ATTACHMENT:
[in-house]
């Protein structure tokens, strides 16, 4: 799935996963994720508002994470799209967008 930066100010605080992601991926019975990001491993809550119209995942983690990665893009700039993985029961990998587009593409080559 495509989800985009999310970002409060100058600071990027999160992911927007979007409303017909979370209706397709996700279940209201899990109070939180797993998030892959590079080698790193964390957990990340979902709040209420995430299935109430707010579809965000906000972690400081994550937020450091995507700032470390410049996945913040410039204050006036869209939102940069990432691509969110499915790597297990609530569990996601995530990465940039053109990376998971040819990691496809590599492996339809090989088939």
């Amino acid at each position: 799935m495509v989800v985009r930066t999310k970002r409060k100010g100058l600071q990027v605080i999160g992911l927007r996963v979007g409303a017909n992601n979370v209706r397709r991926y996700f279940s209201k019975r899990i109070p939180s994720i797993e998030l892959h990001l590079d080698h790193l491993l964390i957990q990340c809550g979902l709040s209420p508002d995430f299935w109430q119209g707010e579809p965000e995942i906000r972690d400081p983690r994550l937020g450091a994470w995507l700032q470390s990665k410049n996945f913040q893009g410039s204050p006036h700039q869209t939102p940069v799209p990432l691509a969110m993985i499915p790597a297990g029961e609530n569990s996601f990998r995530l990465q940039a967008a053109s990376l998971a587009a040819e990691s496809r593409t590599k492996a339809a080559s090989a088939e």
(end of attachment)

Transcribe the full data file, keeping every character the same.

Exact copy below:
[in-house]
């Protein structure tokens, strides 16, 4: 799935996963994720508002994470799209967008 930066100010605080992601991926019975990001491993809550119209995942983690990665893009700039993985029961990998587009593409080559 495509989800985009999310970002409060100058600071990027999160992911927007979007409303017909979370209706397709996700279940209201899990109070939180797993998030892959590079080698790193964390957990990340979902709040209420995430299935109430707010579809965000906000972690400081994550937020450091995507700032470390410049996945913040410039204050006036869209939102940069990432691509969110499915790597297990609530569990996601995530990465940039053109990376998971040819990691496809590599492996339809090989088939």
């Amino acid at each position: 799935m495509v989800v985009r930066t999310k970002r409060k100010g100058l600071q990027v605080i999160g992911l927007r996963v979007g409303a017909n992601n979370v209706r397709r991926y996700f279940s209201k019975r899990i109070p939180s994720i797993e998030l892959h990001l590079d080698h790193l491993l964390i957990q990340c809550g979902l709040s209420p508002d995430f299935w109430q119209g707010e579809p965000e995942i906000r972690d400081p983690r994550l937020g450091a994470w995507l700032q470390s990665k410049n996945f913040q893009g410039s204050p006036h700039q869209t939102p940069v799209p990432l691509a969110m993985i499915p790597a297990g029961e609530n569990s996601f990998r995530l990465q940039a967008a053109s990376l998971a587009a040819e990691s496809r593409t590599k492996a339809a080559s090989a088939e």